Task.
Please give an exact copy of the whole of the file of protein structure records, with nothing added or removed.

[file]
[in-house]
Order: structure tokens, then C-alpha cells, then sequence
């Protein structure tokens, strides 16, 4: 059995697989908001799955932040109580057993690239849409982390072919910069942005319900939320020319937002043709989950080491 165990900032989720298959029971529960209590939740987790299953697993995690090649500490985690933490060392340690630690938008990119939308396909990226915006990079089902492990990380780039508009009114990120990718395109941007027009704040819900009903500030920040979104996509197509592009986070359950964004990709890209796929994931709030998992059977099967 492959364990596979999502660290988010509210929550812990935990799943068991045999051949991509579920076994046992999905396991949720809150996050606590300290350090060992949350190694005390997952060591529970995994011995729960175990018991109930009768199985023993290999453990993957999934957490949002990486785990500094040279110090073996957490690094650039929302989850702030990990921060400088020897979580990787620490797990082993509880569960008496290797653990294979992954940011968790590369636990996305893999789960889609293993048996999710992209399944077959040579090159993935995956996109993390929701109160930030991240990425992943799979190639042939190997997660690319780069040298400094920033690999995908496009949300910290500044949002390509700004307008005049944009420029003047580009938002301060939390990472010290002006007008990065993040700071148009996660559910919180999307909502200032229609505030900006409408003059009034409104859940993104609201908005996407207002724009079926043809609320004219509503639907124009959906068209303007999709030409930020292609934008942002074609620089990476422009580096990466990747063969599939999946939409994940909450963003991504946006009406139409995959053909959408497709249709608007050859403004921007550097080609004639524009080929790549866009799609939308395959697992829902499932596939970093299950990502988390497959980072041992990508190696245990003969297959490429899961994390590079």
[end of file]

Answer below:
[in-house]
Order: structure tokens, then C-alpha cells, then sequence
């Protein structure tokens, strides 16, 4: 059995697989908001799955932040109580057993690239849409982390072919910069942005319900939320020319937002043709989950080491 165990900032989720298959029971529960209590939740987790299953697993995690090649500490985690933490060392340690630690938008990119939308396909990226915006990079089902492990990380780039508009009114990120990718395109941007027009704040819900009903500030920040979104996509197509592009986070359950964004990709890209796929994931709030998992059977099967 492959364990596979999502660290988010509210929550812990935990799943068991045999051949991509579920076994046992999905396991949720809150996050606590300290350090060992949350190694005390997952060591529970995994011995729960175990018991109930009768199985023993290999453990993957999934957490949002990486785990500094040279110090073996957490690094650039929302989850702030990990921060400088020897979580990787620490797990082993509880569960008496290797653990294979992954940011968790590369636990996305893999789960889609293993048996999710992209399944077959040579090159993935995956996109993390929701109160930030991240990425992943799979190639042939190997997660690319780069040298400094920033690999995908496009949300910290500044949002390509700004307008005049944009420029003047580009938002301060939390990472010290002006007008990065993040700071148009996660559910919180999307909502200032229609505030900006409408003059009034409104859940993104609201908005996407207002724009079926043809609320004219509503639907124009959906068209303007999709030409930020292609934008942002074609620089990476422009580096990466990747063969599939999946939409994940909450963003991504946006009406139409995959053909959408497709249709608007050859403004921007550097080609004639524009080929790549866009799609939308395959697992829902499932596939970093299950990502988390497959980072041992990508190696245990003969297959490429899961994390590079």